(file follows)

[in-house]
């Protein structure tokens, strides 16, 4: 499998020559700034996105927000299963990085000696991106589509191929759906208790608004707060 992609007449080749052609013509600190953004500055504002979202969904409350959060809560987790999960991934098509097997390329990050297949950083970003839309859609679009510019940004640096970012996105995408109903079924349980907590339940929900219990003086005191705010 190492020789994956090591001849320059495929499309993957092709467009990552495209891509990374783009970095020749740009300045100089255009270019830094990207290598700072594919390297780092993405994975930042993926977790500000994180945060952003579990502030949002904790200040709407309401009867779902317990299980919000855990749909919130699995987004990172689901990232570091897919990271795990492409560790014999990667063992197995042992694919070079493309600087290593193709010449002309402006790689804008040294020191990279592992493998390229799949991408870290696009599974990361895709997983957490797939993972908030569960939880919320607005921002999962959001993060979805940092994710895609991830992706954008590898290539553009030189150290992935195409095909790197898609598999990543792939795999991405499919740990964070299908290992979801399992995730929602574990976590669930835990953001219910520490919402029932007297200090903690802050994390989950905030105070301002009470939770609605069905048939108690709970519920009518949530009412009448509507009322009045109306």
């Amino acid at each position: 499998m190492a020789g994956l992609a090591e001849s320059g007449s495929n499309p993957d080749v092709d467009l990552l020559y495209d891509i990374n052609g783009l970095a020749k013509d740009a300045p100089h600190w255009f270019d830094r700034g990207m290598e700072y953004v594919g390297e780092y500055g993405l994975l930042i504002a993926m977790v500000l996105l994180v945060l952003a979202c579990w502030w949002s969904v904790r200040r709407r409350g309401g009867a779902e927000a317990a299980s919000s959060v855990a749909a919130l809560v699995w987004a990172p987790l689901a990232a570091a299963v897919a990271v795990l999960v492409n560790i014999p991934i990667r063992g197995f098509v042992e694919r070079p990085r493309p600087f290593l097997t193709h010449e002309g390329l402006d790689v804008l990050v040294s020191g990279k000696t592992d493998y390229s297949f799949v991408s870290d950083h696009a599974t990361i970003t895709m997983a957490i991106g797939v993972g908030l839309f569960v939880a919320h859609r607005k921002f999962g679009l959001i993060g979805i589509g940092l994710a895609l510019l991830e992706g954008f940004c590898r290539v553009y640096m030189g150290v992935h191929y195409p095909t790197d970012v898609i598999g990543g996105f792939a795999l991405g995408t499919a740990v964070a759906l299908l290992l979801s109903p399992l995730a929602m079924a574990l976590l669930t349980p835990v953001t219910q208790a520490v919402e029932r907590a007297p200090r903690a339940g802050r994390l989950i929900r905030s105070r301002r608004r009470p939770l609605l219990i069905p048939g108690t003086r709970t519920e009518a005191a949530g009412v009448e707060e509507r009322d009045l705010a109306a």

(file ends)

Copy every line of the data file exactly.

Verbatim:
[in-house]
């Protein structure tokens, strides 16, 4: 499998020559700034996105927000299963990085000696991106589509191929759906208790608004707060 992609007449080749052609013509600190953004500055504002979202969904409350959060809560987790999960991934098509097997390329990050297949950083970003839309859609679009510019940004640096970012996105995408109903079924349980907590339940929900219990003086005191705010 190492020789994956090591001849320059495929499309993957092709467009990552495209891509990374783009970095020749740009300045100089255009270019830094990207290598700072594919390297780092993405994975930042993926977790500000994180945060952003579990502030949002904790200040709407309401009867779902317990299980919000855990749909919130699995987004990172689901990232570091897919990271795990492409560790014999990667063992197995042992694919070079493309600087290593193709010449002309402006790689804008040294020191990279592992493998390229799949991408870290696009599974990361895709997983957490797939993972908030569960939880919320607005921002999962959001993060979805940092994710895609991830992706954008590898290539553009030189150290992935195409095909790197898609598999990543792939795999991405499919740990964070299908290992979801399992995730929602574990976590669930835990953001219910520490919402029932007297200090903690802050994390989950905030105070301002009470939770609605069905048939108690709970519920009518949530009412009448509507009322009045109306």
């Amino acid at each position: 499998m190492a020789g994956l992609a090591e001849s320059g007449s495929n499309p993957d080749v092709d467009l990552l020559y495209d891509i990374n052609g783009l970095a020749k013509d740009a300045p100089h600190w255009f270019d830094r700034g990207m290598e700072y953004v594919g390297e780092y500055g993405l994975l930042i504002a993926m977790v500000l996105l994180v945060l952003a979202c579990w502030w949002s969904v904790r200040r709407r409350g309401g009867a779902e927000a317990a299980s919000s959060v855990a749909a919130l809560v699995w987004a990172p987790l689901a990232a570091a299963v897919a990271v795990l999960v492409n560790i014999p991934i990667r063992g197995f098509v042992e694919r070079p990085r493309p600087f290593l097997t193709h010449e002309g390329l402006d790689v804008l990050v040294s020191g990279k000696t592992d493998y390229s297949f799949v991408s870290d950083h696009a599974t990361i970003t895709m997983a957490i991106g797939v993972g908030l839309f569960v939880a919320h859609r607005k921002f999962g679009l959001i993060g979805i589509g940092l994710a895609l510019l991830e992706g954008f940004c590898r290539v553009y640096m030189g150290v992935h191929y195409p095909t790197d970012v898609i598999g990543g996105f792939a795999l991405g995408t499919a740990v964070a759906l299908l290992l979801s109903p399992l995730a929602m079924a574990l976590l669930t349980p835990v953001t219910q208790a520490v919402e029932r907590a007297p200090r903690a339940g802050r994390l989950i929900r905030s105070r301002r608004r009470p939770l609605l219990i069905p048939g108690t003086r709970t519920e009518a005191a949530g009412v009448e707060e509507r009322d009045l705010a109306a």